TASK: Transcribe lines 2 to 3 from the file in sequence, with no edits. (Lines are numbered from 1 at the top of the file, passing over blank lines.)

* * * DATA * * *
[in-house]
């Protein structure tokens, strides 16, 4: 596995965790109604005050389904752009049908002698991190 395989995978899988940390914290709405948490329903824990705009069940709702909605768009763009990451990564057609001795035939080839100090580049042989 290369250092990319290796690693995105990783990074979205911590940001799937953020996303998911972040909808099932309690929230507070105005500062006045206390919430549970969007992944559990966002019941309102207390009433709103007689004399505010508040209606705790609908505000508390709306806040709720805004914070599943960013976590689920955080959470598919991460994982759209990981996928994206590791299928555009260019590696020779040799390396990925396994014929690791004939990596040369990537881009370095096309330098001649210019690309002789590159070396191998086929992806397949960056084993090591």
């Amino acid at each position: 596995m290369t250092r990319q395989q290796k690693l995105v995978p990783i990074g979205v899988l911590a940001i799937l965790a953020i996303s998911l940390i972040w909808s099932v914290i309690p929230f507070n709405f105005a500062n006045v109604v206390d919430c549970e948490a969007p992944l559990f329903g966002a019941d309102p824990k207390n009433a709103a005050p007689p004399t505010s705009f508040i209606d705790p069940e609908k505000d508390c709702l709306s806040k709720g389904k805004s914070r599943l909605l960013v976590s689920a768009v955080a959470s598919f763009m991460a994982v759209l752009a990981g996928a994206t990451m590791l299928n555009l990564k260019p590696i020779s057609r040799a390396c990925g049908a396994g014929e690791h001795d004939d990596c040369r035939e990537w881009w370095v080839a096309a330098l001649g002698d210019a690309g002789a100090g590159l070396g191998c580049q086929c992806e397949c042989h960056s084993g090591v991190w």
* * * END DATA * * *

């Protein structure tokens, strides 16, 4: 596995965790109604005050389904752009049908002698991190 395989995978899988940390914290709405948490329903824990705009069940709702909605768009763009990451990564057609001795035939080839100090580049042989 290369250092990319290796690693995105990783990074979205911590940001799937953020996303998911972040909808099932309690929230507070105005500062006045206390919430549970969007992944559990966002019941309102207390009433709103007689004399505010508040209606705790609908505000508390709306806040709720805004914070599943960013976590689920955080959470598919991460994982759209990981996928994206590791299928555009260019590696020779040799390396990925396994014929690791004939990596040369990537881009370095096309330098001649210019690309002789590159070396191998086929992806397949960056084993090591």
């Amino acid at each position: 596995m290369t250092r990319q395989q290796k690693l995105v995978p990783i990074g979205v899988l911590a940001i799937l965790a953020i996303s998911l940390i972040w909808s099932v914290i309690p929230f507070n709405f105005a500062n006045v109604v206390d919430c549970e948490a969007p992944l559990f329903g966002a019941d309102p824990k207390n009433a709103a005050p007689p004399t505010s705009f508040i209606d705790p069940e609908k505000d508390c709702l709306s806040k709720g389904k805004s914070r599943l909605l960013v976590s689920a768009v955080a959470s598919f763009m991460a994982v759209l752009a990981g996928a994206t990451m590791l299928n555009l990564k260019p590696i020779s057609r040799a390396c990925g049908a396994g014929e690791h001795d004939d990596c040369r035939e990537w881009w370095v080839a096309a330098l001649g002698d210019a690309g002789a100090g590159l070396g191998c580049q086929c992806e397949c042989h960056s084993g090591v991190w």